Art work will be on display in galleries as follows:Aaron Hughes : Institute for the Humanities : College of Liberal Arts and Sciences
Seth Tobocman : Contemporary Art Gallery : School of Fine Art
Stephen Dupont : Coop Bookstore : Downtown Stores
For a full list of events, please follow this link for the Week in Humanities.
In conjunction with the Dodd Center, the Archives & Special Collections has acquired NYC artist Seth Tobocman’s The World Is Being Ripped, a series of 14 narrative posters. This limited edition is the last spray art version which Tobocman released, making its unique street art aesthetic a historical document of design and propaganda. These stenciled graphics were originally created in the early 1980s to critique the militaristic individualism of the American Cold War economy and its impact on society:
The World is Being Ripped was originally a response to the Cold War, but it came to address a larger question: In a society as predatory and self destructive as this one, can there be any basis for morality? Is ethical behavior even possible in such a context? I like to think that in adopting these images as their emblems, people are answering that question in the affirmative.
– Seth Tobocman
The stencil art form was created to be an accessible, reproducible, inexpensive and temporary demonstration of design and often political critique or message. This collection provides a unique glimpse of street art yet intended for the gallery with its rich use of color and linear narrative. To see this collection in the reading room, contact the curator of Alternative Press Collections.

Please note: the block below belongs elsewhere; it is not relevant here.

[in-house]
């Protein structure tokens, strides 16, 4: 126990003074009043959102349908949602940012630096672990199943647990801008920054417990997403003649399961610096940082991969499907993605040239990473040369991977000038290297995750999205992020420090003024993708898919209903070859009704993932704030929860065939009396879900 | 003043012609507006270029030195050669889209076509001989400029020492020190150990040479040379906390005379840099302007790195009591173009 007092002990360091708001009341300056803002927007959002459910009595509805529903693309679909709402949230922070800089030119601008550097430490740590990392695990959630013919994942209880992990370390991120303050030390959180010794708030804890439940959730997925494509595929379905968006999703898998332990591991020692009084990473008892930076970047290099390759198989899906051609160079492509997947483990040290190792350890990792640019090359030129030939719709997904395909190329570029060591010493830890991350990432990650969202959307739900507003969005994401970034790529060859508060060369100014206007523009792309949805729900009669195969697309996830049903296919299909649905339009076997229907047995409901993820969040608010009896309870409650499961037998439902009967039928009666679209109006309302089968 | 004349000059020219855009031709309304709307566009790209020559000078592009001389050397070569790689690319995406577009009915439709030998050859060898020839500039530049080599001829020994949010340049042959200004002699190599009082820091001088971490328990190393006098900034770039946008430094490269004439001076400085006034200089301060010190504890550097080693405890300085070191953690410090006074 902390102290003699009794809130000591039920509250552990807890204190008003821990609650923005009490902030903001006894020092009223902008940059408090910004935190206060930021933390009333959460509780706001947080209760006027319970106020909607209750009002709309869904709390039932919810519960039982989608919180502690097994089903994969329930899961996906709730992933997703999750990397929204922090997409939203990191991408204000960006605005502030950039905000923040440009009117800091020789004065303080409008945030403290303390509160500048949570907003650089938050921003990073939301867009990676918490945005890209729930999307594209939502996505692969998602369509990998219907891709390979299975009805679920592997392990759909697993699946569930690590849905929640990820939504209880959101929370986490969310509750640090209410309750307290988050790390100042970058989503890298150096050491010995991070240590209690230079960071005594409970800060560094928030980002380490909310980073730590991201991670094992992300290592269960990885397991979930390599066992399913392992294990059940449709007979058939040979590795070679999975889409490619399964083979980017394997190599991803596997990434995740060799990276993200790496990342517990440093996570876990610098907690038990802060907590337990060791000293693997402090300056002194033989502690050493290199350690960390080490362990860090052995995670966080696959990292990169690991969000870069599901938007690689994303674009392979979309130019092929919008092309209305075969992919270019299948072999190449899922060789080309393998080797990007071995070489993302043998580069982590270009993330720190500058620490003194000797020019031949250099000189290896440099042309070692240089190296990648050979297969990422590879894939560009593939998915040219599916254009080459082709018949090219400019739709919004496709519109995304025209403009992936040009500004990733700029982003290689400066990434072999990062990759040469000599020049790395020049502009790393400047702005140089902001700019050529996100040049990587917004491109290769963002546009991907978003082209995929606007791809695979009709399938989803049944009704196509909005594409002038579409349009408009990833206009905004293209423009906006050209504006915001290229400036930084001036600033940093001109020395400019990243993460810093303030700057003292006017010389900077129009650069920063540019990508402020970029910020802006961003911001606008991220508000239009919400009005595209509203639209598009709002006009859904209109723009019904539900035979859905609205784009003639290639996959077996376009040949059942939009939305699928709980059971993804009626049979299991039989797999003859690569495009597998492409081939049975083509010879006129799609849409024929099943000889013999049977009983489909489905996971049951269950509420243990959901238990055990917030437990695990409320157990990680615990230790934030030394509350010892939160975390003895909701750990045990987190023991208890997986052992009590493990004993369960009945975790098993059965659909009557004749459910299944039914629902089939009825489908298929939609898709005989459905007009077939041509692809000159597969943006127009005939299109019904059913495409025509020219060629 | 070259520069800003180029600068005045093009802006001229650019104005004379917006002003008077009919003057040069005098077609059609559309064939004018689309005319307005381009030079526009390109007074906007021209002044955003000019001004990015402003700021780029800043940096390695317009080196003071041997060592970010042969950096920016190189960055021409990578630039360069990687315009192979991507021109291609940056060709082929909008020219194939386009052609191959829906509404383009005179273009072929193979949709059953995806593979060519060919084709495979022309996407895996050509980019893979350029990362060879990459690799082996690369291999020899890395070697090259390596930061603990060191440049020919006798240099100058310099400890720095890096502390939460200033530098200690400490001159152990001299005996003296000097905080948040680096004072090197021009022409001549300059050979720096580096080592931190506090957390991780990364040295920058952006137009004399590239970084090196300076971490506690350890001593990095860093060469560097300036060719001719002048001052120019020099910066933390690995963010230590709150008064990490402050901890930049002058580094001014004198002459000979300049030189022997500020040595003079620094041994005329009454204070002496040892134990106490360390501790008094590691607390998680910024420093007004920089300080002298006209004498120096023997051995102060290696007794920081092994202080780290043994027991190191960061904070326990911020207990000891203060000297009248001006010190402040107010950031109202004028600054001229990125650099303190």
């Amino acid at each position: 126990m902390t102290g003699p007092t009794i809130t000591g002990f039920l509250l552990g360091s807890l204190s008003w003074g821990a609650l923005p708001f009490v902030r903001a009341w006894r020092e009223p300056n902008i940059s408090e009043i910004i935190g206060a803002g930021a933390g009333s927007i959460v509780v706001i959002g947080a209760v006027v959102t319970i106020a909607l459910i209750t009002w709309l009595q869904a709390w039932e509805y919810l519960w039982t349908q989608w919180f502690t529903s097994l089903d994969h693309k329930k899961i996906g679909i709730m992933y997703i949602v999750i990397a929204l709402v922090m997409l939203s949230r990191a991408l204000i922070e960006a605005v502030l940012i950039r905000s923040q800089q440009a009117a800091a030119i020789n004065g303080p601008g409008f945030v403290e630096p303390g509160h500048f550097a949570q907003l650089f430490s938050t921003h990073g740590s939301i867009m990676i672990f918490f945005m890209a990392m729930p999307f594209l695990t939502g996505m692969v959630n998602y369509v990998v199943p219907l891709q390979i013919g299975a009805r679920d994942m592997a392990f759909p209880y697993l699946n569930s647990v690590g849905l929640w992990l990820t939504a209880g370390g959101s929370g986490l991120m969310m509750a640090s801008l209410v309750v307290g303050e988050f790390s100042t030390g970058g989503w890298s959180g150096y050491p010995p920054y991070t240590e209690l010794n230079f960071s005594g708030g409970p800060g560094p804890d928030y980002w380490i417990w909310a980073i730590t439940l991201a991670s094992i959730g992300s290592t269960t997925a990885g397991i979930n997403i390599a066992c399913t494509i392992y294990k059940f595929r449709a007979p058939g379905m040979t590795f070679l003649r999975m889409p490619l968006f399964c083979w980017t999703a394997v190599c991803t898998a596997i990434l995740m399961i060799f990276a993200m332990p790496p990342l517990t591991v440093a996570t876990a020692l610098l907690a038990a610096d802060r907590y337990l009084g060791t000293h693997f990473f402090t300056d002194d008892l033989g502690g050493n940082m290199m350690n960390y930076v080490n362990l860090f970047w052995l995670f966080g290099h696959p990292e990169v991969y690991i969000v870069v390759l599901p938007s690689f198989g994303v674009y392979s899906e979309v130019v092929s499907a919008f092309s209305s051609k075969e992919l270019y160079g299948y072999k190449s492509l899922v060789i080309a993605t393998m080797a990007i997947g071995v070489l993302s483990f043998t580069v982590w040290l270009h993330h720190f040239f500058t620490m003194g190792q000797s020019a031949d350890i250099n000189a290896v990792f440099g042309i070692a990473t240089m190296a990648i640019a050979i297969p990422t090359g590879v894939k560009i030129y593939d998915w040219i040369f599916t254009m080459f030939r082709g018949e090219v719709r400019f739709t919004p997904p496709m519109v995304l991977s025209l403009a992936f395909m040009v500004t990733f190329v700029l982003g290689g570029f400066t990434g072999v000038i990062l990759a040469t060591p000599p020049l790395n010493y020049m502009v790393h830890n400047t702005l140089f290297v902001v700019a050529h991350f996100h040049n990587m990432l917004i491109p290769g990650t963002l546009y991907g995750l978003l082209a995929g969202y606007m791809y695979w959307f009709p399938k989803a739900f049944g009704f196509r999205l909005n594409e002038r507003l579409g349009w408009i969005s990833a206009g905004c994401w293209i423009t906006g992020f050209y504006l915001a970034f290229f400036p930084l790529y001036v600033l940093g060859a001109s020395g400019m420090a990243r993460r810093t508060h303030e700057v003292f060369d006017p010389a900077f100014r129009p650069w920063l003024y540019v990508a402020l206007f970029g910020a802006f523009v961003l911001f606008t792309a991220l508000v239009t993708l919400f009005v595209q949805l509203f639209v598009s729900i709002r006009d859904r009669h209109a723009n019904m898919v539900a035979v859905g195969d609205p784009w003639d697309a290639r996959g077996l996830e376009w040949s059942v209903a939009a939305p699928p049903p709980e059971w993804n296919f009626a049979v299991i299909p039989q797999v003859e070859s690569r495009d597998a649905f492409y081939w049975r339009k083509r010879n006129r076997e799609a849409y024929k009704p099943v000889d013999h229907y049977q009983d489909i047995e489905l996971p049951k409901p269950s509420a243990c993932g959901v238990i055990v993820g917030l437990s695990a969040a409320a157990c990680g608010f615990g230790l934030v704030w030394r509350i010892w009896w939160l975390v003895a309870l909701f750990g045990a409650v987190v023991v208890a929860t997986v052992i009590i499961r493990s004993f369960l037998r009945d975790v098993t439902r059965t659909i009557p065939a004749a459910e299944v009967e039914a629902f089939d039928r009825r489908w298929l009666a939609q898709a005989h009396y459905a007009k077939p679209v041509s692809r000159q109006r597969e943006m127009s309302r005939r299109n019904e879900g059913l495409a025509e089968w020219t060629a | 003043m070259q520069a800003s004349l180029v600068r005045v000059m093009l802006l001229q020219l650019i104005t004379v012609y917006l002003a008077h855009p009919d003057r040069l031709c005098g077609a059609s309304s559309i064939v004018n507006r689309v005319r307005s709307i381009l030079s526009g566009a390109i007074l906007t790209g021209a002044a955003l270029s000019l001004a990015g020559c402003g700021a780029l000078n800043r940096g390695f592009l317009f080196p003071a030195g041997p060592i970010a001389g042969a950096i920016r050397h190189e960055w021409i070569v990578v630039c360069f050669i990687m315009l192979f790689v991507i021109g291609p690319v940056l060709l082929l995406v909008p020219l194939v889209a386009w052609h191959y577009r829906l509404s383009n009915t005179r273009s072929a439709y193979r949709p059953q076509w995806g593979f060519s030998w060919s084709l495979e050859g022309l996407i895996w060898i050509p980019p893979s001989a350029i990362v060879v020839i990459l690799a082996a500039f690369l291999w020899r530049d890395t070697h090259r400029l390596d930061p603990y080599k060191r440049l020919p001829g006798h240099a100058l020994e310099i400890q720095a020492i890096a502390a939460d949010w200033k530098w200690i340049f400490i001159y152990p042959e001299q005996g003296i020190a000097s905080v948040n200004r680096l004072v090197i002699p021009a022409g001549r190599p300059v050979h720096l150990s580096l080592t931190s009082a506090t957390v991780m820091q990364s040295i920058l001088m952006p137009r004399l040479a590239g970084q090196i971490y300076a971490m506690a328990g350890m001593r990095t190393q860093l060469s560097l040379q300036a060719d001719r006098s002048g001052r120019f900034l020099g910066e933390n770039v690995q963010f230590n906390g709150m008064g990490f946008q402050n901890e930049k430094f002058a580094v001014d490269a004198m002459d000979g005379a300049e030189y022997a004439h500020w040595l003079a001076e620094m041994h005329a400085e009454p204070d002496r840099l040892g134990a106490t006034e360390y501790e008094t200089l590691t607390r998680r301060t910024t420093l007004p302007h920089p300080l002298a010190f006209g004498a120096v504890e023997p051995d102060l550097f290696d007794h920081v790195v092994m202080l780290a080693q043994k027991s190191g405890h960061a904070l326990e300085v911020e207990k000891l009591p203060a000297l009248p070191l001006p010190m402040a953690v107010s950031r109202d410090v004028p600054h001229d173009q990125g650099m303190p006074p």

One of our recent acquisitions is a poster collection created by Occuprint of the Occupy Wall Street Screen Printing Guild. The collection consists of thirty-one posters which were selected from hundreds on the Occuprint website. The materials were produced under creative commons allowing for free copying and usage as well as open submission by artists illustrating the occupy movement world wide. These logos and images are now finding their way onto t-shirts, buttons, flyers and websites. The prints began as sketches and signage made on pizza boxes in Zuccotti Park, New York during the Occupy Wall Street encampment which evolved into the polished and colorful images printed by the guild. Demonstration art and signage is not an original artifact of the Occupy movement, as our Poras Collection of Vietnam War Memorabilia demonstrates; infact the modern poster is often reliant on the influences of previous counter culture and purposefully self-aware. However, this material is a representation of demonstration sign art which was never part of the demonstration itself, thereby creating a digital archive of art in a political vein originating across the globe to both mimic the Occupy Wall Street movement and symbolize the individual geographies of protest. Its appeal for mass reproducibility, as occured in previous eras of resistance and demonstration, is in itself a form of protest to the commodification of art as an industry for profit, a root cause of “the 99%” slogan.
These posters can be viewed by appointment only, please contact the curator of the Alternative Press Collection for details. A great resource of digitized demonstration posters from the 1960s and 1970s can be found at the Oakland Museum of California.